When the Elizabeth Line opened up in May to mark the queen's 70th jubilee, Londoners hailed the new transport link on the tube system as a way to speed up transportation around the hulking capital city.
But as Queen Elizabeth II lies in state at Westminster Hall, a very different Elizabeth line has formed, with hundreds of thousands of mourners lining up in a quintessentially British and orderly manner to pay their respects.
As the line now stretches for over four miles directly east from the heart of the British government at Westminster all the way past the famous Tower Bridge, a general mood of gratitude and quiet reflection has been displayed across the queue on Thursday.
Ian Jacques, a navy veteran, drove more than 100 miles to London Thursday morning to say goodbye to Queen Elizabeth II in person.
"I served in the Royal Navy for 42 years. The Queen was my boss," Ian Jacques, from Norwich, England, told ABC News. "I felt I needed to be here. It's a sense of duty. The services she gave to the country, this is my way of returning what she did. If somebody said to me the queue might be 30 hours long, I don't care how long it is. I need to come here to pay my respects to somebody who I grew up with."
Maria Slatter and Imy Stratton, both 23 from Bromley, England, had just left Westminster Hall where the queen is lying in state when they spoke to ABC News after waiting more than six hours to pay their respects to the monarch, who reigned over the U.K. for more than 70 years.
"I just felt everyone felt privileged to be there," Slatter said. "Even though it was a six-hour queue, no one was complaining, there was no arguing."
"We even made friends," Stratton said as she waved goodbye to the people she had just spent the day with. Though she had never met them before and may never see again, the queen's death had touched each of those she came across personally.
"We are all going through the same thing and we are all going through the same emotions and we all had our own stories about the queen that we were telling each other in the queue," Stratton said.
Stuart Chaplin, from Essex, England, arrived in London on Thursday and waited for hours to enter Westminster Hall to get a glimpse of the queen's coffin with the crown that she wore during her coronation in 1952 resting on top of it. He said the moment he turned the corner into the room where Queen Elizabeth II was an emotional experience.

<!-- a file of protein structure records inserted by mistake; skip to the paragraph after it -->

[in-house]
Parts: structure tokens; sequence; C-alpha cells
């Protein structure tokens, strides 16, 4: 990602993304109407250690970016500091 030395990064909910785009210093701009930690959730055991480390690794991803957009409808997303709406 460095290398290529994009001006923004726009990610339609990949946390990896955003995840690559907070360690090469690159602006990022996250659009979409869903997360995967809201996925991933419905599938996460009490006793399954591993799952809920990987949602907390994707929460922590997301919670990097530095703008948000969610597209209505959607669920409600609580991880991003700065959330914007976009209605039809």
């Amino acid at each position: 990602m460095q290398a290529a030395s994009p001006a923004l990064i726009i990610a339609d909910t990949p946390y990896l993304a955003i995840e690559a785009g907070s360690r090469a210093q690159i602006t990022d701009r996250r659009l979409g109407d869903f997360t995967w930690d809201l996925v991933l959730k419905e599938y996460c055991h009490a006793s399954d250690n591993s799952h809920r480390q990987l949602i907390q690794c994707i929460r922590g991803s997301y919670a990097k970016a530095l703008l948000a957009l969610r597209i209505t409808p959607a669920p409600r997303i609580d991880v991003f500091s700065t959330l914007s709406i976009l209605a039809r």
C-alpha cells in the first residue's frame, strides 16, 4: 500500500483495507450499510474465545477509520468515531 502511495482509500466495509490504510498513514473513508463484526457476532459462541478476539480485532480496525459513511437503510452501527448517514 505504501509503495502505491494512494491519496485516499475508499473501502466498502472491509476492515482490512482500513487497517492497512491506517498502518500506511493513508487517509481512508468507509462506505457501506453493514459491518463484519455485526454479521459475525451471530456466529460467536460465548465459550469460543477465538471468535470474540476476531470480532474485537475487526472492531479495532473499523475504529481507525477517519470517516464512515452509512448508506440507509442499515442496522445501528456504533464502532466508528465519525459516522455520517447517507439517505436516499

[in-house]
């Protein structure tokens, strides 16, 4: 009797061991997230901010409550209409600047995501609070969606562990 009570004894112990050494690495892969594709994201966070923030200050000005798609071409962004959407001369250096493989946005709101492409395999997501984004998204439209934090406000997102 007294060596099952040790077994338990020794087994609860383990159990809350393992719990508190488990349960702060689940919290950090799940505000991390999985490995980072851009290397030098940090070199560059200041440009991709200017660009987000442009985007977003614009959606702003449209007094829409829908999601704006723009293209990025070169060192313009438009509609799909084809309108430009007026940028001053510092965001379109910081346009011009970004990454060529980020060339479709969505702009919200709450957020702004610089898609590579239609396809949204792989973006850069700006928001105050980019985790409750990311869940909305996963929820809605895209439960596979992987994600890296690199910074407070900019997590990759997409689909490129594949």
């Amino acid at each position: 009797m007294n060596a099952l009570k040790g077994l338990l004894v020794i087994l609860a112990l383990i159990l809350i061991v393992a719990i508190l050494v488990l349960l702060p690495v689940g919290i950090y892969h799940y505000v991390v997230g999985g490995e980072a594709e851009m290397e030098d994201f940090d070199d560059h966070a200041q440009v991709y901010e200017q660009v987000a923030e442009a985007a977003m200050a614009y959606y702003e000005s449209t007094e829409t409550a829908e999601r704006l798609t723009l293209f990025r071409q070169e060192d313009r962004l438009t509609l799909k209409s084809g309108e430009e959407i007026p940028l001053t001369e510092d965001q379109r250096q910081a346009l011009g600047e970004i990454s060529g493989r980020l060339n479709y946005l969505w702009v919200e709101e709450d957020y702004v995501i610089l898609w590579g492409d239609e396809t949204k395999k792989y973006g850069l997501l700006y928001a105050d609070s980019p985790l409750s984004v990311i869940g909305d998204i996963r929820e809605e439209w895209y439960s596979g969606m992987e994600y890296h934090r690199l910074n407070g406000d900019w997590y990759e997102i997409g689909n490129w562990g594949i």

"You feel your heartstrings start to pull," Chaplin told ABC News. "You make friends with the people in front of you and the people behind you in the queue. But as you go through security and you begin to enter the hall, boom. It really tugs on your heartstrings. All of a sudden you start to think you need to make sure you are looking smart and feeling focused. You get this realization that you are here to pay your last respect to someone who effectively held the Commonwealth together for all these years and is internationally recognized by most people in the world."
Industry experts predict that an estimated 4.1 billion people -- more than half of the global population -- could watch the funeral for the late queen on Sept. 19.
"Such is the love and admiration for Queen Elizabeth II around the world that her funeral is destined to be the biggest live TV event in history," TV analyst Carolina Beltramo of WatchTVAbroad.com told ABC News. "Generations of people across the globe won't have been alive the last time pomp and pageantry were seen on this scale. While it's a sad occasion, they can be forgiven for being enthralled by a spectacle that echoes throughout history. For that reason alone they'll be drawn to witness the dawn of this new age in the billions."
Perhaps that is why those like Tina Gray, who was accompanied by her friend Annette Penfold MBE, said they were fortunate enough to feel the weight of history in person and did not mind waiting in line to witness this once-in-a-lifetime event.
"It's absolutely emotional," Gray told ABC News. "You just walk into the hall and there is this natural hush. You are reminded why you're here. The first thing you see is the queen's Diamond Jubilee, which she was only recently given, and then there's the scepter, the flowers, the flag draped over her coffin. We stood to attention, we bowed our heads and we said our last goodbyes."
"It was the right thing to do," added Penfold, who was awarded an MBE title -- Member of the British Empire -- by the current monarch, King Charles III. "We have this lady and, whatever you think of the monarchy or how our country is run, she is the head of state. This woman did so much. She served her country, the Commonwealth, the world, everybody. She was incredible. I just can't describe it."
Queen Elizabeth II will lie in state in Westminster Hall until Monday, when a state funeral will be held and the world will say their final goodbyes to the longest reigning monarch in British history. But, for now, the sense of patriotism, duty, honor and reflection weighs heavily on the minds of the British public as the country prepares to say farewell.
"Our country is a funny little country," Penfold said. "We're very tolerant but we have always had her and she has always been constant. Her standards, her values, her openness and her willingness to change and move with the times."
ABC News' Riley Farrell contributed to the report.